Set during the Vietnam War and based on Joseph Conrad’s Heart of Darkness, Captain Willard is sent on a mission to terminate with extreme prejudice Green Beret Col. Kurtz, a renegade soldier who has holed up in Cambodia with a small band of natives, who worship him like a god. Willard’s journey into the heart of darkness serves dual functions as a plot destination and a thematic examination of man’s nature.
The Complete Dossier presents both versions of Coppola’s Apocalypse Now: the 1979 original cut and the 2001 Redux version, which includes 49 extra minutes. Looking very much like a file on Kurtz from the film, the set is packaged in a plain brown cardboard sleeve marked “Confidential” and secured with an official U.S. Army red seal.
The film is a classic epic on a scale that Hollywood no longer makes, and after listening to the commentary track, it was amazing the film was completed as Coppola worked without a script for a good portion of production. Through sheer willpower and the brilliance of the crew and himself, Coppola created a masterpiece almost out of thin air, using as his guide a dog-eared copy of Conrad’s novella in which he scribbled notes and the conversations of the talented artists he assembled for the project.
While fans of the different versions vehemently argue about which is better, Coppola enjoys the Redux version. After listening to the commentary track, I better understand his ideas behind these scenes, but the execution was not always successfully accomplished. Willard stealing Lieutenant Colonel Kilgore’s surfboard seems very out of character. Seeing Kurtz in the daylight removes the mystery and power the character has. The French Plantation sequence, the largest cut at over 25 minutes, is quite an interruption and it’s not completely clear if it’s real, a dream, or both. The historical information is compelling, the sequence adds to the idea of the Navy patrol boat moving back in time, and the scenes with Willard and Roxanne are reminiscent of Jesus’ final moments on the cross from Kazantzakis’ The Last Temptation of Christ as he contemplates a different life rather than accepting the path has been chosen for him. While I enjoyed some of the Redux scenes, I side with original version fans because there wasn’t enough gained by their inclusion.
The picture quality looks fantastic as the sharp, vibrant colors jump right off the screen, removing any doubt as to why Vittorio Storaro won an Oscar for Best Cinematography that year. The video is presented in 2.0:1 ratio and the audio is in Dolby Digital 5.1. The film, which also won for Best Sound, was the first feature film to use Dolby 5.1. Audiophiles will love the demonstration of the stereo surround during the film’s opening sequence.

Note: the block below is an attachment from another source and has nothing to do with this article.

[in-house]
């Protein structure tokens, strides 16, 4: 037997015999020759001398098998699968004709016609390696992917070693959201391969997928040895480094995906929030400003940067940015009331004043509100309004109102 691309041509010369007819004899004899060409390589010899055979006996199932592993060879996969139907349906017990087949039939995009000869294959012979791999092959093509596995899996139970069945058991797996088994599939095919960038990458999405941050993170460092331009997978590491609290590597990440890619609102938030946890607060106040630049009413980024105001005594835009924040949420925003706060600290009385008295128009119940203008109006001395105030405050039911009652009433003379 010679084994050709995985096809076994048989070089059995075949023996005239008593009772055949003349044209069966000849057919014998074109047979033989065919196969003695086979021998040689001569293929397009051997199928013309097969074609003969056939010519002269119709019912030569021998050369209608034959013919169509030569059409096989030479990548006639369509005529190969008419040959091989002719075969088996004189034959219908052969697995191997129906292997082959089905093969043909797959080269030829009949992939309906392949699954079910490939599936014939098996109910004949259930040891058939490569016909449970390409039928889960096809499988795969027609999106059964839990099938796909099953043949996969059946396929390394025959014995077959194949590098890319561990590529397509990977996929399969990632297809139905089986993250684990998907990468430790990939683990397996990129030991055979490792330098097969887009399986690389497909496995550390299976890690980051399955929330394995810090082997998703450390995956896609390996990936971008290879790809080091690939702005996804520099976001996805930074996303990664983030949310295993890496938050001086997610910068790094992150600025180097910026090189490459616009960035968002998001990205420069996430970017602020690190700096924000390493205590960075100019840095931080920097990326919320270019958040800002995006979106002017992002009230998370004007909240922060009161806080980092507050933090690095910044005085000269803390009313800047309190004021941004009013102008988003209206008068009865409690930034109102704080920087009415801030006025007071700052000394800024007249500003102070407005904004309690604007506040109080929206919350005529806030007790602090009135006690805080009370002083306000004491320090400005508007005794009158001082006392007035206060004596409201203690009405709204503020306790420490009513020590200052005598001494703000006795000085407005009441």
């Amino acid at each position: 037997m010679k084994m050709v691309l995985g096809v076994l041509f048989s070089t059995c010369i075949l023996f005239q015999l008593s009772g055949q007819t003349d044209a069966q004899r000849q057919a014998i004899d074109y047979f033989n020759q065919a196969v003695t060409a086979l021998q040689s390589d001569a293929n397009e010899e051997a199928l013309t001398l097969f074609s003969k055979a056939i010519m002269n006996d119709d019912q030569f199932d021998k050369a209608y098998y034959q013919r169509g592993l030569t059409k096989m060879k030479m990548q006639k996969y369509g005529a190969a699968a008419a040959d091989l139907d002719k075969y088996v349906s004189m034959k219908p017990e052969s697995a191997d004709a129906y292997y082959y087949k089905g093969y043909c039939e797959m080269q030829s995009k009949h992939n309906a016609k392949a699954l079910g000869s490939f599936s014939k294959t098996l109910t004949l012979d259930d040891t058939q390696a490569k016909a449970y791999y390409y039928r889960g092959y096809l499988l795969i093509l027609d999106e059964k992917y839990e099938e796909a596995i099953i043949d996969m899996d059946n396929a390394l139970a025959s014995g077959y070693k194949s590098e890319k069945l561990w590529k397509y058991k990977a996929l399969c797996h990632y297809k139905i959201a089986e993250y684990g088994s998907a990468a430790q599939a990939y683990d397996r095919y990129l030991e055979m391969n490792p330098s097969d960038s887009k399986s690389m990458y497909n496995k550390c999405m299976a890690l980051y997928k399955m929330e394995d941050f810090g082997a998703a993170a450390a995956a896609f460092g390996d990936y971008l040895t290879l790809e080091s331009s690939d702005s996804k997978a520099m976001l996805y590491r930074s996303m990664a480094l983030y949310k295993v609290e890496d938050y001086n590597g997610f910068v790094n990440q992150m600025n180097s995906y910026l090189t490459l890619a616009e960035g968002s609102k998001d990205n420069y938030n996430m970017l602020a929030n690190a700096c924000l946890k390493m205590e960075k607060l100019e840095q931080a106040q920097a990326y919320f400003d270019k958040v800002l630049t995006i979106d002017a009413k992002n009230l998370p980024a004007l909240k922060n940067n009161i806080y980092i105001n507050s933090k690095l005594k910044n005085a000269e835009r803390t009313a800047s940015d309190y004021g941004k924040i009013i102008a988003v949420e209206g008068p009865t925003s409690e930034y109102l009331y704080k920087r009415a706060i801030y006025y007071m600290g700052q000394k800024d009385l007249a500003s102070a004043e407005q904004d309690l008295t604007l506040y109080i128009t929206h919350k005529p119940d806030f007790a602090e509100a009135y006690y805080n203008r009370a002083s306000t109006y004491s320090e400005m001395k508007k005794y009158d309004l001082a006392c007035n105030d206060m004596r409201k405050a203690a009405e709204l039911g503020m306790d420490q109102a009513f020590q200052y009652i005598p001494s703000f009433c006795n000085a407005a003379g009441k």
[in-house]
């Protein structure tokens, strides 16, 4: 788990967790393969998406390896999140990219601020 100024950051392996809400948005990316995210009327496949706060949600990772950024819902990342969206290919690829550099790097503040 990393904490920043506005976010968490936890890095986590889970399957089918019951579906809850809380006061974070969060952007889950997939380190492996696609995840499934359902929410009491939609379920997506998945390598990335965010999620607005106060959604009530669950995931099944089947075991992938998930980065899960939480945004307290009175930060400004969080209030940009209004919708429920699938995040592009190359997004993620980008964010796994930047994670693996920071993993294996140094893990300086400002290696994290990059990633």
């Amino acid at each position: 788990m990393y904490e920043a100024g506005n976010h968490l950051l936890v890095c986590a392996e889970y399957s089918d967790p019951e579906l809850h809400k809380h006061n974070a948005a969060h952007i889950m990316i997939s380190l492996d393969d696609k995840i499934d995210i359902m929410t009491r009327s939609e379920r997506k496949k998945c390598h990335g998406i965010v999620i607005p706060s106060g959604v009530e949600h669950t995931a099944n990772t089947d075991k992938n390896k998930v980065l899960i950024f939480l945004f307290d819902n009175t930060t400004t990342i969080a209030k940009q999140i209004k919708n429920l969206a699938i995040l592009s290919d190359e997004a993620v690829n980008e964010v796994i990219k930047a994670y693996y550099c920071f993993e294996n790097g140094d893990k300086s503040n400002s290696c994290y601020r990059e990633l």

The greatest Special Feature is Coppola’s commentary track, which can be heard on both versions. He teaches a class in directing through his monologue by taking you back to the days on the set, explaining the vision he attempted contrasted with the realities of execution. He is extremely insightful, while at same time entertaining for the film fan as he namedrops famous filmmaker friends and discusses trivia about the film’s creation.
There are over 45 minutes of additional scenes, including the complete reading of T.S. Eliot’s The Hollow Men, a bizarre scene from the tribe at the end singing The Doorss “Light My Fire,” and 12 sequences of time-coded, raw footage that provide more about different characters and locations.
“The Post Production of Apocalypse Now” draws attention to the three-year journey of the third stage of the film’s creation. Under this heading are four featurettes compromised of new interviews and old, behind-the-scenes footage about the editing, the music, and the sound design, all of which are combined in the final mix.
With every viewing, it becomes harder to understand how Apocalypse Now lost Best Picture to Kramer vs. Kramer or how Coppola lost to Kramer’s Robert Benton in the directing and adapted screenplay category. The films are so different in size and scope that they are in different leagues. And I’m pretty sure Robert Duvall’s iconic performance as Kilgore comes to mind much quicker for filmgoers than that of the Best Supporting Actor winner, Melvyn Douglas from Being There. I have yet to hear anyone quote Douglas’ lines. The film was taken to Cannes in 1979 before it was completed and shared the prized Palme d’Or with Volker Schlöndorff’s The Tin Drum.
While Apocalypse Now - The Complete Dossier is a great set and well worth getting for fans of the movie, it will be considered incomplete by many because, disappointingly, Hearts of Darkness: A Filmmaker’s Apocalypse, the documentary about the film’s creation, isn’t packaged in the set. To quote Kurtz, “The horror…the horror…”